My grandfather, Papa Stone, did not have running water in his house until about the last year of his life.
He had an old well with what was called a windlass, a log with an iron handle at the end. There was a rope and a bucket that we lowered into the water.
Dad had a refrigerator. Regardless of the brand, we called it a “Frigidaire”. He had a black and white television console, but rarely looked at it.
Outside he had a dilapidated barn with a smoking room on one side and a place to park Daddy’s truck on the other. Like many barns, there were old tools hanging from the ceiling. I don’t know what their purpose was, but he had a few.
Outside the smokehouse was a large pile of charcoal, which Dad used in a cast iron stove for warmth.
Dad was born in 1898, before the first Model T was manufactured. I thought of everything he saw in his life, such as radio broadcasts, electrical appliances and even the arrival of electricity. , who did not arrive home until the early 1940s.
Dad had an old mule named Saint John. He was good at plowing with the old mule and never owned a tractor.
I hope that someday my grandsons will take an interest in all the things that came and went during their father’s time. This list is growing.
Technology is changing at a breakneck pace. A lot of things that we now take for granted come from the NASA space program.
I remember when smart boys in school wore slide rules on their belts. I’ve never owned one. Then the electronic calculator arrived. Not only did it replace the slide rule, but it also eliminated the adding machine, especially older models with a hand crank tabulator.
Someone at NASA also invented the camera phone. If I had a spaceman ray gun, I could use it on him.
Things ranging from infant formula to insulation have been given to us thanks to the space age.
But what about everyday business? Vinyl records are gone and are coming back now. However, most music is sold by downloading it to some type of digital device.
I worked in radio stations back in the days when you had to take a test and get a federal license. Now a computer monitors all functions and will call you if there is a problem. Many stations operate through the night without a loaded soul.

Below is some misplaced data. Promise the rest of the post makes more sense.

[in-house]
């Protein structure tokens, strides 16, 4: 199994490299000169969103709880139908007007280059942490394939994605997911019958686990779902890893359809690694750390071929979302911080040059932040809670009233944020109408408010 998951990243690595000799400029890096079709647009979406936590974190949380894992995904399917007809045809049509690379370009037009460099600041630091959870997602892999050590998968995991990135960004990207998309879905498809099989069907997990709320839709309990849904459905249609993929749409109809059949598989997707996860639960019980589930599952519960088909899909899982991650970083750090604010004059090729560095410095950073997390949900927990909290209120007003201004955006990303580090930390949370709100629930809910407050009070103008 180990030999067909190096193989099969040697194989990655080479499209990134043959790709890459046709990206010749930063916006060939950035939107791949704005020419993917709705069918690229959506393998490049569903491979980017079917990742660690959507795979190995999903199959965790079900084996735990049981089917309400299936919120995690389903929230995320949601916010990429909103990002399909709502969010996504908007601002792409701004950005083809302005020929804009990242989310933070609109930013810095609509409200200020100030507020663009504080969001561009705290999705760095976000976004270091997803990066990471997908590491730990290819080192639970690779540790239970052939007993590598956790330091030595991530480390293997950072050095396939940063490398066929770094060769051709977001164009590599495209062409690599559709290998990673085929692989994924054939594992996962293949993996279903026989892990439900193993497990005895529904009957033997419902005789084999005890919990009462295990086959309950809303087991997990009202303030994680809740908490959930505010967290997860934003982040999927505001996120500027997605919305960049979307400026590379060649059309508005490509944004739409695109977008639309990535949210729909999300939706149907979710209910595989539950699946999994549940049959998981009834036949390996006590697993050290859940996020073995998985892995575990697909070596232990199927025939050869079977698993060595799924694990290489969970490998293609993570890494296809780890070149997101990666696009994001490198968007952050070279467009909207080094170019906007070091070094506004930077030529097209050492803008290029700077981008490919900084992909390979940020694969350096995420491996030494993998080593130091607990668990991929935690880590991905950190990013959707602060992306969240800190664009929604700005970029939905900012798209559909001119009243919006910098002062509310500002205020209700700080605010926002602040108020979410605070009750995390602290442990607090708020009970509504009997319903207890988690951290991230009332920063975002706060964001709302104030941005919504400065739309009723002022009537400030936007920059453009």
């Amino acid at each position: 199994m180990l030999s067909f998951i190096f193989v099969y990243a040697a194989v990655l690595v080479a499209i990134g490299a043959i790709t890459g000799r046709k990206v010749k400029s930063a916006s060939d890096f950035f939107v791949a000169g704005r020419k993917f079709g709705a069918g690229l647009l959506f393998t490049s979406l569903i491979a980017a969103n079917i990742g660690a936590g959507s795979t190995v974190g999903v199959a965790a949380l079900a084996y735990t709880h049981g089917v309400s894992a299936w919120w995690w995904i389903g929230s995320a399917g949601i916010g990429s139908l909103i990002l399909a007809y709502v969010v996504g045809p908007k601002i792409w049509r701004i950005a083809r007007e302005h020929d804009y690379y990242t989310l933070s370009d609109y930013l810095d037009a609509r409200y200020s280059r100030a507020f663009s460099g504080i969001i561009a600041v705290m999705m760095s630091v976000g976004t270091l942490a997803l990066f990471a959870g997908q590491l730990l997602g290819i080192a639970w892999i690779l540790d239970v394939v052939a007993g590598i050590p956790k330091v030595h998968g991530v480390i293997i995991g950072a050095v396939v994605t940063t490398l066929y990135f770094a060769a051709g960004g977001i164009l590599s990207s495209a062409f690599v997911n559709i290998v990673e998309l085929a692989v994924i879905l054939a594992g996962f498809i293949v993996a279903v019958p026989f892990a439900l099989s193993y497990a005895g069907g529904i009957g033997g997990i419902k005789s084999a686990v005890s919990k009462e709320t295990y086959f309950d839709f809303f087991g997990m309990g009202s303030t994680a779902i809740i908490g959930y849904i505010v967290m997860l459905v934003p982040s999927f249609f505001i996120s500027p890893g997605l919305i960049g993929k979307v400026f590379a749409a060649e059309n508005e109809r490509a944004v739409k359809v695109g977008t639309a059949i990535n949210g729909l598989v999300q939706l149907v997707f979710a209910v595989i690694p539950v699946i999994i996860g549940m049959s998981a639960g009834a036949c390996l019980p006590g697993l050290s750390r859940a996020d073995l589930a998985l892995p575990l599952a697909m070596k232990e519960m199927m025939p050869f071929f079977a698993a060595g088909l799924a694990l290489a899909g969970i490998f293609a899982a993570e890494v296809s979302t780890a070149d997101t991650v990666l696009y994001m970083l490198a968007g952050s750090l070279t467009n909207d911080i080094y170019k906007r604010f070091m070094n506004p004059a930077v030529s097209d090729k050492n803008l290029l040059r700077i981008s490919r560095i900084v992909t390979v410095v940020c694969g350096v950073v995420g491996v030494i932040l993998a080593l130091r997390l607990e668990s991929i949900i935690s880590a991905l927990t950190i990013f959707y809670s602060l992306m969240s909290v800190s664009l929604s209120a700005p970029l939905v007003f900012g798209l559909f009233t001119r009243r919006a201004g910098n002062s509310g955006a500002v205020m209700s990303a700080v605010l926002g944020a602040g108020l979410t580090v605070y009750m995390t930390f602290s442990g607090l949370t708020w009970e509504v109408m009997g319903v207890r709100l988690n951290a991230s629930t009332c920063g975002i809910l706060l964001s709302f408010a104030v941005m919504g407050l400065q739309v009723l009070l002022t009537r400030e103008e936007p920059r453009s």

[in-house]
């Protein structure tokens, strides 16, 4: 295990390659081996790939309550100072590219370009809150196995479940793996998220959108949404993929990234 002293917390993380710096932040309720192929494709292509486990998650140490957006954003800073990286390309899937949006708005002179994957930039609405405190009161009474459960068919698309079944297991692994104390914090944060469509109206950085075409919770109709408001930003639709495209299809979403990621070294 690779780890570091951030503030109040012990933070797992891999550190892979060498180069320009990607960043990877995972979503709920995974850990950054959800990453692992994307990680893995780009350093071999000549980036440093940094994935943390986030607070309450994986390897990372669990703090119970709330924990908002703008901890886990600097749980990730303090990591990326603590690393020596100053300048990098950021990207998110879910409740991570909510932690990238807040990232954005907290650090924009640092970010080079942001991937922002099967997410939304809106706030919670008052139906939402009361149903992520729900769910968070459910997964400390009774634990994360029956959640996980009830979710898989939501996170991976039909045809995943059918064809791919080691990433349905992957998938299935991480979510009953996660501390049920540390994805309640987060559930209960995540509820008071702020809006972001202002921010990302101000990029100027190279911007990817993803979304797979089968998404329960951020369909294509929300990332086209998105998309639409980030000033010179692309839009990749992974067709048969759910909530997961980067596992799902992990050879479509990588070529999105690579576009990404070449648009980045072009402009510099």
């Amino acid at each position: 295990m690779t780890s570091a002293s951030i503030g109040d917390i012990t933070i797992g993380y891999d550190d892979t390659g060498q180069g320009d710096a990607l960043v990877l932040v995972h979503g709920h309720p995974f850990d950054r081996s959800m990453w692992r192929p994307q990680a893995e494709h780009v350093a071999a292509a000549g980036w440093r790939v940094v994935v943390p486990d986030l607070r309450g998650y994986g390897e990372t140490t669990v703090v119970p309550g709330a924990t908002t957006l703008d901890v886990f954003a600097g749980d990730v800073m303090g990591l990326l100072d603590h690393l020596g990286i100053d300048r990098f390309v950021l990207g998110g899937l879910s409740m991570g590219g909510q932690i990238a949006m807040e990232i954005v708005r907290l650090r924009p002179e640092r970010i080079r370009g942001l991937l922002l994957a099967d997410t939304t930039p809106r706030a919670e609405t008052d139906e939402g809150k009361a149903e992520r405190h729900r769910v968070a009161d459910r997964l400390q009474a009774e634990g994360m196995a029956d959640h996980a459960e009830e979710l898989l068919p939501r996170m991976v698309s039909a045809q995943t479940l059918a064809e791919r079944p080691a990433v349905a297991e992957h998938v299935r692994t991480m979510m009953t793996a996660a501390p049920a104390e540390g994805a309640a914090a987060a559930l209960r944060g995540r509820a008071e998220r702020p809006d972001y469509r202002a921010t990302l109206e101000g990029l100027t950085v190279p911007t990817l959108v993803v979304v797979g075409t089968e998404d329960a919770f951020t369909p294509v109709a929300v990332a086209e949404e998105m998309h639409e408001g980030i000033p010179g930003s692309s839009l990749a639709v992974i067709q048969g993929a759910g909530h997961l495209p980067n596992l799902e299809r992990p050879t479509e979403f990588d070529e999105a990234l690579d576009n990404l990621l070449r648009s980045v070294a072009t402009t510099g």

How about that microwave or VCR? I remember when a microwave cost you around $ 300. You can buy a basic one for $ 50 or less today.
Rotary phones have taken the path of the dinosaur. Many homes no longer have cable phones. I saw a show on TV where they put a phone in front of kids, and they had no idea what it was.
I might one day tell the boys about the internal combustion engine. I will do this while waiting for the car batteries to charge.
Gone are also the days when images were filmed. You took the film to the drugstore, and they sent it to be developed and printed. There was a moment of pure excitement as you opened the envelope and viewed your photos. Now, as someone returns from vacation, we’ve seen footage of every place they’ve stopped, what they must have eaten, and where they put their head.
I hope there are more fake mermaids, alligator farms, and places selling cold apple cider before I leave the planet. I also want to see the biggest crisps in the world and a giant fiberglass cow overlooking the highway. Some things should never be changed.
Harris Blackwood is a resident of Gainesville whose columns appear on the Weekend Life page and on gainesvilletimes.com.